Recently Botswana Defence Force showed up a beautiful and portable house on social media that was being given out as a donation. This good gesture by our military was going to one Jacobus Matthys. This individual was retired on medical grounds in 1999 after he lost both his legs while in Somalia. Matthys was part of a BDF contingent that participated in the US-led Operation Restore Hope. This soldier stepped onto a landmine that severed his legs. It was a sad day for his colleagues serving with him and those at home. The BDF had become participants in this operation at the end of 1993 at the request of the American government.
Lieutenant Colonel Thulaganyo Masisi became the first contingent commander to lead the troops into that hostile environment. Our troops performed exceptionally well and beyond the expectation of many in the country and abroad. President Masire was elated on this achievement. On that fateful day, Matthys joined his section of soldiers on a routine patrol. Mogadishu was such a hostile place to be, stepping out of their base was always a reminder that they may not all return to the comfort of their protected base. On that fateful day, no one in this group of soldiers knew that one of them would return in a stretcher and without limbs. Matthys was soon sent airlifted home after recovering from an American military field hospital for two months. When he arrived, he continued with his medical care until he was declared heathy.
Even though BDF did not have a disability policy in place, they decided to maintain his employment. The fellow was kept as part of the registry staff for his 77 Mechanised Infantry Battalion. He remained there until the institution decided to release him. When he was retired on medical grounds, he was at the time holding the rank of Lance Corporal. He went over to live in his remote village of Struizendam in Kgalagadi District. His life has deteriorated over time and this is why Lieutenant General Placid Diratsagae Segokgo kick-started the campaign to raise funds to build this fellow a decent house. The nation needs to recognise the efforts made by the BDF leadership toward raising money to build this beautiful structure.
What they have done is in line with our past vision 2016, which called for compassion to all. But people are asking why BDF has waited for so long to get this done. This fellow lives in the desert and without limbs, on a daily basis he is faced with a humongous challenge of traversing that landscape with a non-motorized wheelchair. Still others are questioning why so late. It has been twenty eight years since Matthys was incapacitated. To begin with, BDF does not bear the responsibility of caring for military veterans. It is the duty of the Ministry of Defence to look after those who have served this country in the past. The BDF commander’s role remains to recruit, train and equip those service members of the military and to take care of their welfare.
He is answerable to the minister for service members only. The commander and his staff need to be congratulated for achieving this milestone. This was not an easy exercise as the contributions had to go to round two in order to meet the budget for the house. It is not just an ordinary house, it is a significantly decent one that will help recover the dignity of the recipient. Now the question is; what is the Ministry of Defence doing about the veterans who have challenges in life post their military service?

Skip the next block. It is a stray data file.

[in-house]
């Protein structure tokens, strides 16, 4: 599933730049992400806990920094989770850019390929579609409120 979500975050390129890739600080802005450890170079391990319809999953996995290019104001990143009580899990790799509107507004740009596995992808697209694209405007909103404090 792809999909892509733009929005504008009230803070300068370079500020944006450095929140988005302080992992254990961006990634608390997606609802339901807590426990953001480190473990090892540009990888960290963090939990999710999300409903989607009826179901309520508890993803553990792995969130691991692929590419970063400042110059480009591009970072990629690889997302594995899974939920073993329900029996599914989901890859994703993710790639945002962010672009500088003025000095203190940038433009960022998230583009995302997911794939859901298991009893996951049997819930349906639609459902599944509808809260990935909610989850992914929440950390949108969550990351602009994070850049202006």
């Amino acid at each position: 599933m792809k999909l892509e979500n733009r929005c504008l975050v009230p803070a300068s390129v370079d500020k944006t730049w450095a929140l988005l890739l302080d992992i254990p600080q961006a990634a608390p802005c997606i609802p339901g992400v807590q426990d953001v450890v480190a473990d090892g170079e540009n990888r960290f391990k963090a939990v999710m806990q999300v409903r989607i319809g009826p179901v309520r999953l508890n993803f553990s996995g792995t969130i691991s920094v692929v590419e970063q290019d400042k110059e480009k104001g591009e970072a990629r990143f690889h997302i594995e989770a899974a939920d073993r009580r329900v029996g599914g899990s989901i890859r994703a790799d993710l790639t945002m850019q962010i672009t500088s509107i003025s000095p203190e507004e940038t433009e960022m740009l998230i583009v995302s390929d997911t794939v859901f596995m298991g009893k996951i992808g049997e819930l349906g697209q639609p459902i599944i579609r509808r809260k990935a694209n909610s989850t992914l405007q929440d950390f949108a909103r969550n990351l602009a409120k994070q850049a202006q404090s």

Minister Thomas Mmusi is the relevant authority to answer this important question. Soldiers should not be the ones raising capital to try and improve the lives of their former comrades in arms. There is a specific office at that ministry that has to deal with such matters. As mentioned before, it is not the duty of the commander to be taking care of the welfare of veteran soldiers when this country has a ministry that should be doing that course. It is appreciated if serving members of the BDF raise money to augment what the ministry has already done. But in this case, they were starting from scratch. It is apparently clear that Minister Mmusi is not interested in playing a role in alleviating the lives of military veterans. This is true because the fellow has failed to take up the Military Veterans Bill to parliament in two full years.
What is so difficult about tabling a motion in parliament which is certainly going to receive unanimous agreement? It is lack of political will that is standing between the minister and parliament. Soldiers were generally happy at Mmusi’s appointment because he himself has served at BDF. His service as an officer should inform him that he needs to triple his efforts to get the veterans bill to parliament. The minister must get to the realisation that he will also be a beneficiary by virtue of being a veteran. It is not only Matthys who is living a life of destitution; there are many more who have similar of even worse situations. The number of veterans requiring wheel chairs is alarming. Some sustained injuries after service but they are still veterans that require care from a government that they so diligently served. Hopefully the minister will take the Veterans Bill to parliament in the next session that comes in July.
While many are hopeful and waiting, many are lost to death from various conditions and we cannot rule out stress and depression. One of them even committed suicide less than three weeks ago. We hope this long delayed bill will bring something of value to the lives of military veterans of Botswana. Our neighbours in South Africa and Zimbabwe are far ahead of us. They are diligently taking good care of their military veterans so much that those in Zimbabwe have increased in number over time. But remember that we were fighting the same enemy, the white supremacists in southern Africa.